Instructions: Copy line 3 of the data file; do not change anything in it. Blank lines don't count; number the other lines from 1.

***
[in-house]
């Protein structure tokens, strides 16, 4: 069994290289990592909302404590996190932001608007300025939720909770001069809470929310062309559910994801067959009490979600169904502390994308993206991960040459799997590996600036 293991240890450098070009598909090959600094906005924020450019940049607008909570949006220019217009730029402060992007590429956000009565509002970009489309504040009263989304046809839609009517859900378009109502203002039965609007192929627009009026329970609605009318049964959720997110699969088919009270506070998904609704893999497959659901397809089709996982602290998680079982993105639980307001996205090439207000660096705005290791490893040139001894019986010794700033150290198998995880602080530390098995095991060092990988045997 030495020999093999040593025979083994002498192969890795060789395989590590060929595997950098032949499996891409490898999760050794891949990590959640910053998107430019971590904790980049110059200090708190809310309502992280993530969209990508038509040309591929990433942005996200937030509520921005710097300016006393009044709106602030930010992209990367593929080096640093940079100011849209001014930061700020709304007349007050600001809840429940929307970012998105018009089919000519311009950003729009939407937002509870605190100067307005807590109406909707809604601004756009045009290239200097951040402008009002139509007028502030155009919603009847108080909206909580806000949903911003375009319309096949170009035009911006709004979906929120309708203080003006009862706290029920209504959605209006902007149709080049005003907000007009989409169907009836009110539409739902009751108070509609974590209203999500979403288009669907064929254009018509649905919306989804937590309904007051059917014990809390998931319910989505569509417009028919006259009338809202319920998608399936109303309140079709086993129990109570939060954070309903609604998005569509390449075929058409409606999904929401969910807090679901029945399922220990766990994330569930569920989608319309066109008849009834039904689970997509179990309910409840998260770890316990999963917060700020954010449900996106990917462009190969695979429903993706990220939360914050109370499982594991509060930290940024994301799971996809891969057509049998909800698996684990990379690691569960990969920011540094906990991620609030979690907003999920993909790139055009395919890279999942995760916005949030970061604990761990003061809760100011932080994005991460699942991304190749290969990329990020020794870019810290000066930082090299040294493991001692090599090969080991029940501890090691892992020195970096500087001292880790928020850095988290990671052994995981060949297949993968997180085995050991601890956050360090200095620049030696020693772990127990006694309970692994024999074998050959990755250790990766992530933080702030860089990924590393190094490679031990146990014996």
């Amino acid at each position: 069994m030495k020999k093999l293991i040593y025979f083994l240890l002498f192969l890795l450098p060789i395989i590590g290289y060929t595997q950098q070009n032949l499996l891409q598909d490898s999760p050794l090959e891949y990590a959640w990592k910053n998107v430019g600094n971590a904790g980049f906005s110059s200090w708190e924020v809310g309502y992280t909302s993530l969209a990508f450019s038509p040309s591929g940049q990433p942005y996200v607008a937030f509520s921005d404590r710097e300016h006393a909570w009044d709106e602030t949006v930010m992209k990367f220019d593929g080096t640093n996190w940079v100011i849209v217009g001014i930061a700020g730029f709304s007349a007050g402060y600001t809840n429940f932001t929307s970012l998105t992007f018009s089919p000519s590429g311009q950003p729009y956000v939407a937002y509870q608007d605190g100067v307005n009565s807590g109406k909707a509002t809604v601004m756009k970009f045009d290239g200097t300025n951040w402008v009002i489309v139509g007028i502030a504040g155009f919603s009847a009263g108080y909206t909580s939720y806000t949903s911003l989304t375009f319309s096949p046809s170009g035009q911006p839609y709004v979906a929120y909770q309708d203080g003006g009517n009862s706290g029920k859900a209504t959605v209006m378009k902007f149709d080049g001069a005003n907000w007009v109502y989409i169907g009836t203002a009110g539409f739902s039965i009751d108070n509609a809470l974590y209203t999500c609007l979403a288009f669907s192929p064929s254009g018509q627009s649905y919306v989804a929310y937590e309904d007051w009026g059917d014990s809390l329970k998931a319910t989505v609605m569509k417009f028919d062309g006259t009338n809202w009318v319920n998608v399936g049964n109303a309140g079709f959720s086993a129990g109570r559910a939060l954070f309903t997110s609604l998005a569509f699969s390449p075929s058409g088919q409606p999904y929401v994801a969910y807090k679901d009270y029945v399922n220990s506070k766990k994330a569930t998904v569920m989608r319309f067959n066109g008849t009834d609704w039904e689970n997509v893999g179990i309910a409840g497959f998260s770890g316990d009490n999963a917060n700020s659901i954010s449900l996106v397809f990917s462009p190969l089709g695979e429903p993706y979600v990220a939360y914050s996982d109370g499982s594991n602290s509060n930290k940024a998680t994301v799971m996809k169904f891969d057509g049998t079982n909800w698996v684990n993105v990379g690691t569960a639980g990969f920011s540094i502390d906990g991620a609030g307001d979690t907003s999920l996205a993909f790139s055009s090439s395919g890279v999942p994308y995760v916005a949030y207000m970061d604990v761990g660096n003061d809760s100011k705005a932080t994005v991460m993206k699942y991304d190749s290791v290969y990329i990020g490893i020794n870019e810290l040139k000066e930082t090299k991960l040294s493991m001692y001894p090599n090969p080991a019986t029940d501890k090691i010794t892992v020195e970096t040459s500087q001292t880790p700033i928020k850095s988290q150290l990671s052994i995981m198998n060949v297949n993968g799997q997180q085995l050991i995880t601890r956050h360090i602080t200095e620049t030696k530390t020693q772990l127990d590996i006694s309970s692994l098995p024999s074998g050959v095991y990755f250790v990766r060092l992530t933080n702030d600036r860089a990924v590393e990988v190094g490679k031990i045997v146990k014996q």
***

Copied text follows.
């Amino acid at each position: 069994m030495k020999k093999l293991i040593y025979f083994l240890l002498f192969l890795l450098p060789i395989i590590g290289y060929t595997q950098q070009n032949l499996l891409q598909d490898s999760p050794l090959e891949y990590a959640w990592k910053n998107v430019g600094n971590a904790g980049f906005s110059s200090w708190e924020v809310g309502y992280t909302s993530l969209a990508f450019s038509p040309s591929g940049q990433p942005y996200v607008a937030f509520s921005d404590r710097e300016h006393a909570w009044d709106e602030t949006v930010m992209k990367f220019d593929g080096t640093n996190w940079v100011i849209v217009g001014i930061a700020g730029f709304s007349a007050g402060y600001t809840n429940f932001t929307s970012l998105t992007f018009s089919p000519s590429g311009q950003p729009y956000v939407a937002y509870q608007d605190g100067v307005n009565s807590g109406k909707a509002t809604v601004m756009k970009f045009d290239g200097t300025n951040w402008v009002i489309v139509g007028i502030a504040g155009f919603s009847a009263g108080y909206t909580s939720y806000t949903s911003l989304t375009f319309s096949p046809s170009g035009q911006p839609y709004v979906a929120y909770q309708d203080g003006g009517n009862s706290g029920k859900a209504t959605v209006m378009k902007f149709d080049g001069a005003n907000w007009v109502y989409i169907g009836t203002a009110g539409f739902s039965i009751d108070n509609a809470l974590y209203t999500c609007l979403a288009f669907s192929p064929s254009g018509q627009s649905y919306v989804a929310y937590e309904d007051w009026g059917d014990s809390l329970k998931a319910t989505v609605m569509k417009f028919d062309g006259t009338n809202w009318v319920n998608v399936g049964n109303a309140g079709f959720s086993a129990g109570r559910a939060l954070f309903t997110s609604l998005a569509f699969s390449p075929s058409g088919q409606p999904y929401v994801a969910y807090k679901d009270y029945v399922n220990s506070k766990k994330a569930t998904v569920m989608r319309f067959n066109g008849t009834d609704w039904e689970n997509v893999g179990i309910a409840g497959f998260s770890g316990d009490n999963a917060n700020s659901i954010s449900l996106v397809f990917s462009p190969l089709g695979e429903p993706y979600v990220a939360y914050s996982d109370g499982s594991n602290s509060n930290k940024a998680t994301v799971m996809k169904f891969d057509g049998t079982n909800w698996v684990n993105v990379g690691t569960a639980g990969f920011s540094i502390d906990g991620a609030g307001d979690t907003s999920l996205a993909f790139s055009s090439s395919g890279v999942p994308y995760v916005a949030y207000m970061d604990v761990g660096n003061d809760s100011k705005a932080t994005v991460m993206k699942y991304d190749s290791v290969y990329i990020g490893i020794n870019e810290l040139k000066e930082t090299k991960l040294s493991m001692y001894p090599n090969p080991a019986t029940d501890k090691i010794t892992v020195e970096t040459s500087q001292t880790p700033i928020k850095s988290q150290l990671s052994i995981m198998n060949v297949n993968g799997q997180q085995l050991i995880t601890r956050h360090i602080t200095e620049t030696k530390t020693q772990l127990d590996i006694s309970s692994l098995p024999s074998g050959v095991y990755f250790v990766r060092l992530t933080n702030d600036r860089a990924v590393e990988v190094g490679k031990i045997v146990k014996q």